4. The majority of corona tests are negative…but there is a catch

Obviously, though, someone showing up at the ER is presumably sick enough to go to the ER even though everyone says (including our coronaquizzes) that the ER is a last resort. Hence, they may very well get treated for something-or-other.

And how do you suppose some providers will code for that treatment? Leaving aside the greed factor, suppose you are a doctor. You’re looking at a patient who is obviously in bad shape. You know that if you code for flu or bronchitis or COPD or whatever, they’ll get a big bill. Whereas if you code for rule-out corona, they won’t get a bill at all. Some nameless, faceless entity (meaning you) will be paying it instead.

It doesn’t help that the complexity of codes somehow related to corona is mind-boggling. It’s not just a corona/no corona situation.

5. What if a corona patient has two diagnoses?

Trivia question: which one do you think will be coded primary the majority of the time, in order for providers to know they will be paid? (See #4…and link to this coding guide.)

6. Fortunately, because most surprise bills in the near future will be emergencies, there is an easy solution

The solution you are about to read works only in emergencies. But these days, that category covers most admissions and transfers…and virtually every ER visit.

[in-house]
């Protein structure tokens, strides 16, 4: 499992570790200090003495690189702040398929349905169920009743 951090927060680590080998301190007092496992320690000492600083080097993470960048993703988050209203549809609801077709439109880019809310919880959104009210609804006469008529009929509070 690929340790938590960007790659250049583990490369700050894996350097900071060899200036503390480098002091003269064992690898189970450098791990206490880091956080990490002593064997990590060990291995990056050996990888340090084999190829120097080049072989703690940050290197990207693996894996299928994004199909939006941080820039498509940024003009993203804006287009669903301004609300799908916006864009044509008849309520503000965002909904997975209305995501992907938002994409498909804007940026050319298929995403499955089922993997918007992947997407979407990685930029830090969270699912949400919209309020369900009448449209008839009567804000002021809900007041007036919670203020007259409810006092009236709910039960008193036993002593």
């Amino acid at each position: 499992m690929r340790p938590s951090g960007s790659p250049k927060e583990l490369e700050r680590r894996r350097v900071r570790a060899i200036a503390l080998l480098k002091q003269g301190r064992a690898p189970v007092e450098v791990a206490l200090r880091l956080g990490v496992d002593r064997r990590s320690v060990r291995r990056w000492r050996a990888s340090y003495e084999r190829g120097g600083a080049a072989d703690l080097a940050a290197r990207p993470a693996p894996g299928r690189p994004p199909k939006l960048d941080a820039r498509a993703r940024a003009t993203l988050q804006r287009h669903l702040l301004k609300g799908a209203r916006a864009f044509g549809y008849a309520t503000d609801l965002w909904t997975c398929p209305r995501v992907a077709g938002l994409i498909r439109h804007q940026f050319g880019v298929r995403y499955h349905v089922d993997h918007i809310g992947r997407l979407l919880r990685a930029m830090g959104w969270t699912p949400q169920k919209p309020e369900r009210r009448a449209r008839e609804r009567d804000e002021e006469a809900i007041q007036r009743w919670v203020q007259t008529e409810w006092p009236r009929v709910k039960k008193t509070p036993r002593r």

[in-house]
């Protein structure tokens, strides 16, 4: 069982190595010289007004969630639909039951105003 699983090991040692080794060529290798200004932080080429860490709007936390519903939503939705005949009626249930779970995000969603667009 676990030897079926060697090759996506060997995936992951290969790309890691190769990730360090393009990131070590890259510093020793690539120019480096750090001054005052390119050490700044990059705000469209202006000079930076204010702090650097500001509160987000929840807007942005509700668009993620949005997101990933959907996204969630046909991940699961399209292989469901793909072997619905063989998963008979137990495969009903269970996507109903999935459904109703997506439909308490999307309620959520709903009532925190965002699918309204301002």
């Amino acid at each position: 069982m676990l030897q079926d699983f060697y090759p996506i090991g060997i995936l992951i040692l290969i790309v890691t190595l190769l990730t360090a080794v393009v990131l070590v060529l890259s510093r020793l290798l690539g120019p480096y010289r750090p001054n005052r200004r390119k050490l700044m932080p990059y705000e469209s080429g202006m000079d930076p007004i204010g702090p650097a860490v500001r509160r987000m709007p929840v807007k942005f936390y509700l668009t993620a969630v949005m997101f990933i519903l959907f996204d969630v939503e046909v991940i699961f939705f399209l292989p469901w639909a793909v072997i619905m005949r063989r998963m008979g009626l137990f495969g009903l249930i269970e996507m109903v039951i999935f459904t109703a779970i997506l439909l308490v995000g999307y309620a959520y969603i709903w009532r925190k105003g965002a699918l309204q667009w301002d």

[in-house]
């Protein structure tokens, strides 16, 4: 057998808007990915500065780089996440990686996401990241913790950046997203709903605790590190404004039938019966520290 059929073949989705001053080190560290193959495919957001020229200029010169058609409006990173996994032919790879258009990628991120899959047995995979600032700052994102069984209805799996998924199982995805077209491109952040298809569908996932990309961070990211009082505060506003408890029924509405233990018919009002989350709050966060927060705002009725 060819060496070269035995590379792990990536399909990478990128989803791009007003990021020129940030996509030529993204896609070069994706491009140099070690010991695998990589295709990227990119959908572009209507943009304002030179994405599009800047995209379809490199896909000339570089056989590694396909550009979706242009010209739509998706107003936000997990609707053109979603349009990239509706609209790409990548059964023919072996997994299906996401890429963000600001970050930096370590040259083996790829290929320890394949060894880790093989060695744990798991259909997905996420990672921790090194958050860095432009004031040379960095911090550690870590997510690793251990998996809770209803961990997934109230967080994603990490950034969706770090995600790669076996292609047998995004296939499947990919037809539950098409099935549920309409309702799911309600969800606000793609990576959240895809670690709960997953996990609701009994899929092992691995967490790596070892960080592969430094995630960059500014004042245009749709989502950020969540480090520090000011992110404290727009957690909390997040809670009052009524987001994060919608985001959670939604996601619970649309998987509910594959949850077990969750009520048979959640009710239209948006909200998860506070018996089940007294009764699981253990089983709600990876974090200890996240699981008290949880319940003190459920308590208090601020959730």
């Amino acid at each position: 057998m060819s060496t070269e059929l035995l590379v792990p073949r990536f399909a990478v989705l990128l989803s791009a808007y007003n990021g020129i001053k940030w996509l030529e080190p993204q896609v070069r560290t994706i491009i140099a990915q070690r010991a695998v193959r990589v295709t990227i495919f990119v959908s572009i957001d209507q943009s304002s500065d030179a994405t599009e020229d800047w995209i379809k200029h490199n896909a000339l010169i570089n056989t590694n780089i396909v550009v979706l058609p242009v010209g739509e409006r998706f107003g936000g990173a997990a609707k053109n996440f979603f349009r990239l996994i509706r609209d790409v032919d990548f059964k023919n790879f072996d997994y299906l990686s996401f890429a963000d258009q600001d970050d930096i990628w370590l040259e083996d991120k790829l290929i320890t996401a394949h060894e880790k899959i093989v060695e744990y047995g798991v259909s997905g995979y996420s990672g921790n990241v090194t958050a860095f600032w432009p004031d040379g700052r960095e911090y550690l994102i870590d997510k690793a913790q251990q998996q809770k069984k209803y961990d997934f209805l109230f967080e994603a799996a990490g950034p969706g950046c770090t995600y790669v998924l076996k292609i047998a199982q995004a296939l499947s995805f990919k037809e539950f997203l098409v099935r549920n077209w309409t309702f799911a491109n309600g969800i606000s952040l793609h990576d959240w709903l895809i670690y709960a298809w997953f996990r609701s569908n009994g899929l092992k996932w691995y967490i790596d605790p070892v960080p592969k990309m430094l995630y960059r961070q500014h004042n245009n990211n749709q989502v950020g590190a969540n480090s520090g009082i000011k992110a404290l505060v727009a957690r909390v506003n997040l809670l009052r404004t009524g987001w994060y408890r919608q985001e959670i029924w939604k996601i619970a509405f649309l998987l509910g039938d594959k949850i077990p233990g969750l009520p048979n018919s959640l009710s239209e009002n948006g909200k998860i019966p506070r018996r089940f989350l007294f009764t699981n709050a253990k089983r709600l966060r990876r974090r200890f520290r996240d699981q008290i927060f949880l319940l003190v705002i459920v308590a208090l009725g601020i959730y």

Just make sure employees carry this card. Once they show the card and sign the card, neither they nor you can be overbilled. To learn more about how our “Surprise Bill Prevent Consent” works, both the New York Times and Linkedin have carried stories about its successful use. The “back story” of how we invented it (with assists to Marty Makary, Marilyn Bartlett and David Contorno) can be found here.

You can get these consent cards from us free, in quantities for your own use – send a stamped envelope to 37 Pennsylvania Avenue, Newton MA 02464. (If you want more than a handful, please throw in a few bucks.) Or you can order them in bulk on your own.

We can also send you some clear tape, with the consent on it, to paste onto your insurance card:

You can also download paper copies in bulk:

As if that weren’t enough, you can drop these consents right into your Apple Wallet, along with our other medical visit cheat sheets:

How do you get employees to use these consents? You could make 100% coverage dependent on using them. (High-deductible health plan rules have been suspended for corona.)

Employees won’t magically understand the consequences of surprise billing, but that’s addressed by Quizzify surprise billing quiz module.

The bottom line: it will almost certainly cost you much less to cover these treatments at 100%, using these free consents, than standard coverage would cost you.


Quizzify provides the education employees need to be health-literate, wiser and more confident healthcare consumers

Teach employees how to navigate the ins and outs of their health benefits and gain valuable information about better health practices. With quizzes reviewed by doctors at Harvard Medical School, Quizzify helps employees live healthier lives and save money on healthcare... without collecting any private health information.

Benefits are of no value if employees don’t use them. You can customize Quizzify so that your quiz questions can explain exactly what the value is...and our “learn more” links can point employees to exactly where they need to go.